Now, 104 years later, Olympic tennis returns to SW19 but the question is, what are David's chances of taking part in the singles competition?
For David, the problem is that while his ranking (#49) is high enough to make the cut (which is #56), there are four Argentine players ahead of him in the rankings and only four players per country are allowed in the draw. This rule also applies for ITF entries and wildcards.
Therefore David's only chance of qualifying is to overtake at least one Argentine player in the rankings until June 11. As it's the ranking the week after Roland Garros that counts.
Until then, if all goes well, David will play Belgrade, the Masters events at Madrid and Rome and Roland Garros - without any points to defend, so everything he gains will be added to his count. But his chances of qualifying will also depend on the results of the other Argentines. Delpo (#11) and Pico (#14) are too far ahead, which leaves Chela and Berlocq.
Ranked #33 this week with 1165 points, Juan Ignacio Chela is 260 points ahead of David. And it's a packed schedule that Chela has planned for the clay-court swing. After his first-round exit at Monte Carlo yesterday, he'll now play every week until Roland Garros (Barcelona, Estoril, Madrid, Rome plus the World Team Cup). So there'll be plenty of chances for him to gain points. But Chela also has plenty of points to defend in the coming weeks - 585 in total. The biggest chunks of which are from the World Team Cup (125) and above all Roland Garros, where he'll defend 360 points from making the quarterfinal last year. In other words, an early exit at Roland Garros could make Chela fall behind David in the rankings.
Ranked #37 this week with 1076 points, Carlos Berlocq is 171 points ahead of David. And not as far away as Chela. But unlike Chela, Berlocq has hardly anything to defend in the coming weeks, having gained the majority of his ranking points during the second half of the last season (when he won altogether five clay-court Challengers). Berlocq is apparently having some injury troubles at the moment and retired in the first round at Monte Carlo today. After pausing next week he's scheduled to play Estoril, Madrid, Rome and the World Team Cup ahead of Roland Garros, with merely 71 points to defend until June 11. So David can't really speculate on early exits making that much of a difference for Berlocq's ranking.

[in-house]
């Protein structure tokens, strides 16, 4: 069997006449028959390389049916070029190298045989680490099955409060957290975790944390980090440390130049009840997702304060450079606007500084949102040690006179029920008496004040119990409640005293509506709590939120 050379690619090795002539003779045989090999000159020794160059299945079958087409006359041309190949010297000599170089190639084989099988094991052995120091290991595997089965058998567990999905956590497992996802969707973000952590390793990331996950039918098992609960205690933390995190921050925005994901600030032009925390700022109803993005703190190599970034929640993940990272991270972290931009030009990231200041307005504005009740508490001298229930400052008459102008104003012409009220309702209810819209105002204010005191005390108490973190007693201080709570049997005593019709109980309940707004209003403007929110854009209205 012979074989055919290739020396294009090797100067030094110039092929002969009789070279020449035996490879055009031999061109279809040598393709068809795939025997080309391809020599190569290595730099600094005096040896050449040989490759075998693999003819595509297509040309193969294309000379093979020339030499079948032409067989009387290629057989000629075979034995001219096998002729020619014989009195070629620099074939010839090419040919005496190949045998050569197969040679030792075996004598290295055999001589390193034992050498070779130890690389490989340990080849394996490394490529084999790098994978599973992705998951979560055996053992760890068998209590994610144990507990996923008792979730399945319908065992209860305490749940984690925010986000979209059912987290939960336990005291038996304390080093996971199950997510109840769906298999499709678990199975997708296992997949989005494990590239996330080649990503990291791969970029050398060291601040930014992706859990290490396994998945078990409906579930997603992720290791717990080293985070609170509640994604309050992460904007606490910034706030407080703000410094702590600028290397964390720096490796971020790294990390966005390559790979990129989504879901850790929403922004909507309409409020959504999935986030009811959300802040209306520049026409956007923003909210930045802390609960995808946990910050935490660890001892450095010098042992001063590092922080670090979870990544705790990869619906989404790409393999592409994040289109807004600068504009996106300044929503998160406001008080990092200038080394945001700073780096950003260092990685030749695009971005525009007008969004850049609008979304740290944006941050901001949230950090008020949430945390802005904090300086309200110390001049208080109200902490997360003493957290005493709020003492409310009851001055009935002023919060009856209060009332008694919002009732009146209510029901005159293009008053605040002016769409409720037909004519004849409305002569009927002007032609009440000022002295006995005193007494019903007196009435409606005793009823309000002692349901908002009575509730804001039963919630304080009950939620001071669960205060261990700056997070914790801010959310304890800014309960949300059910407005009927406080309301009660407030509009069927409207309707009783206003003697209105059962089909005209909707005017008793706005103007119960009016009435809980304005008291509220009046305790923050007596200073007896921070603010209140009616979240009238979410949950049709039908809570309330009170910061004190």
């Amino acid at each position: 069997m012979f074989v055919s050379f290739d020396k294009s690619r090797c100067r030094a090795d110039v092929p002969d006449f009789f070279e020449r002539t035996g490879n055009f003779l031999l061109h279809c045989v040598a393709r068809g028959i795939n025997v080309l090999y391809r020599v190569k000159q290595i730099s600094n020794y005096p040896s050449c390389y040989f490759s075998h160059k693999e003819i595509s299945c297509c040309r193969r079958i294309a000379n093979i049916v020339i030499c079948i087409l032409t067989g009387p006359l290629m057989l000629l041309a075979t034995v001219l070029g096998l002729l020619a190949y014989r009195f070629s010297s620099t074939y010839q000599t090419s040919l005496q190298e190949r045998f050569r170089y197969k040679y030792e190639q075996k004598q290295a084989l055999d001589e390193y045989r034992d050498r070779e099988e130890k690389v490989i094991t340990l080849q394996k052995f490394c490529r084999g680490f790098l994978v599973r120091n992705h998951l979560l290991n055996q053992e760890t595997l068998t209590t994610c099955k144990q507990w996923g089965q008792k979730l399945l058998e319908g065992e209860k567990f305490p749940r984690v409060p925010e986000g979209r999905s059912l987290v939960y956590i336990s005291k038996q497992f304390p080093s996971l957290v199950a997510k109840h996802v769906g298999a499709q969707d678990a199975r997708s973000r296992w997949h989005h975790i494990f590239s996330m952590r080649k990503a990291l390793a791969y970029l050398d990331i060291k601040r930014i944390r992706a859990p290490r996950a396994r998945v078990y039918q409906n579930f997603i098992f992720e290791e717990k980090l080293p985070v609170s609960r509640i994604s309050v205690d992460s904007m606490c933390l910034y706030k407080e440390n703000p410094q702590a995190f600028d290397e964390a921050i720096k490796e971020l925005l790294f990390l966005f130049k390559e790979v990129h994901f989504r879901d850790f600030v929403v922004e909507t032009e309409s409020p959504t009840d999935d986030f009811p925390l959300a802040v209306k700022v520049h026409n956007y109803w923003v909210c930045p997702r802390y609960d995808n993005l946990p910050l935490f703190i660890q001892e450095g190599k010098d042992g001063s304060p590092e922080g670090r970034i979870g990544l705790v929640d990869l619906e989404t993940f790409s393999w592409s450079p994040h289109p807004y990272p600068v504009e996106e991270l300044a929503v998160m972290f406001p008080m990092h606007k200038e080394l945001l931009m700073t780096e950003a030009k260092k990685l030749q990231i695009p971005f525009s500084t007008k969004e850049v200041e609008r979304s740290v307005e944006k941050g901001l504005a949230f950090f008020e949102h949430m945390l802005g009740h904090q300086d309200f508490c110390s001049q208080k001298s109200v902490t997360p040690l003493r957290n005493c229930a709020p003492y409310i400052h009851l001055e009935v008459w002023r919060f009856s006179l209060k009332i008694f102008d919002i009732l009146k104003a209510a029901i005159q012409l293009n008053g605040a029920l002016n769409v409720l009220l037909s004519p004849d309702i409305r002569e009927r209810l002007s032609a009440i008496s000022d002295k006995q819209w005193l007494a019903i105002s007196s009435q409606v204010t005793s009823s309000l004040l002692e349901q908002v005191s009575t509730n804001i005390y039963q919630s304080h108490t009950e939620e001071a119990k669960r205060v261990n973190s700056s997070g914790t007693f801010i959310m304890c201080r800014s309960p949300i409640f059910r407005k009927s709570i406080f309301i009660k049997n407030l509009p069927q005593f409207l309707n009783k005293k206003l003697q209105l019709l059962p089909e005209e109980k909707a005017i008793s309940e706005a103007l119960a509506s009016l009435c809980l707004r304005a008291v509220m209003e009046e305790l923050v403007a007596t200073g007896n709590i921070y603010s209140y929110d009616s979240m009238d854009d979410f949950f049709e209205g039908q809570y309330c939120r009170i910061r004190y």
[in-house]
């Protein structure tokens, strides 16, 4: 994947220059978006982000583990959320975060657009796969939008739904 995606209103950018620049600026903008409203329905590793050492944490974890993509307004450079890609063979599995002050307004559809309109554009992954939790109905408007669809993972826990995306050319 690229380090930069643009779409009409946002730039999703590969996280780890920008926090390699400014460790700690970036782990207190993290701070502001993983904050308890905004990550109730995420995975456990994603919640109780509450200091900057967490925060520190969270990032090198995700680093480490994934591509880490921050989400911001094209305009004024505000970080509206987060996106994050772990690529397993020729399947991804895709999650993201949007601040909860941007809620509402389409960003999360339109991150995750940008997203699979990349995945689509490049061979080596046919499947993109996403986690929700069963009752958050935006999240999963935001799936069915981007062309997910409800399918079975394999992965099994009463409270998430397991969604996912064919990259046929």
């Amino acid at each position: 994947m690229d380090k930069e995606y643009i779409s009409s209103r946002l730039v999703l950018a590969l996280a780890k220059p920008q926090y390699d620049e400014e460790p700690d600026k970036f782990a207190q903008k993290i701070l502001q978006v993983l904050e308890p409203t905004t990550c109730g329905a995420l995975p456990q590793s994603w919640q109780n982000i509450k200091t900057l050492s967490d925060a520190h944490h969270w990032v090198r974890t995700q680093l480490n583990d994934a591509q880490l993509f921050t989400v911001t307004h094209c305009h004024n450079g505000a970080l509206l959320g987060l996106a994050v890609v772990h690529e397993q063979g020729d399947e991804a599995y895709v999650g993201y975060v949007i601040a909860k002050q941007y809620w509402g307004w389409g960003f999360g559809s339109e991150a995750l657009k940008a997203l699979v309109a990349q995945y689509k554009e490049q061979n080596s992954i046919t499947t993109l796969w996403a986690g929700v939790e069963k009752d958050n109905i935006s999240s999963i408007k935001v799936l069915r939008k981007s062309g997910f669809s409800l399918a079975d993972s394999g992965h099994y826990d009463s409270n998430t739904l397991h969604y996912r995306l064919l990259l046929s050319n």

In the end, it'll be up to David of course to try and play a good clay-court swing. With results that will hopefully earn him a place as one of Argentina's four players at the Olympics. He won't play as many events as Chela and Berlocq in the coming weeks, so each tournament will be crucial for David's quest for ranking points, especially the three big ones.
I'd love to be able to tell you how David is doing at the moment, ahead of the clay-court swing. But so far, there's still no news from him...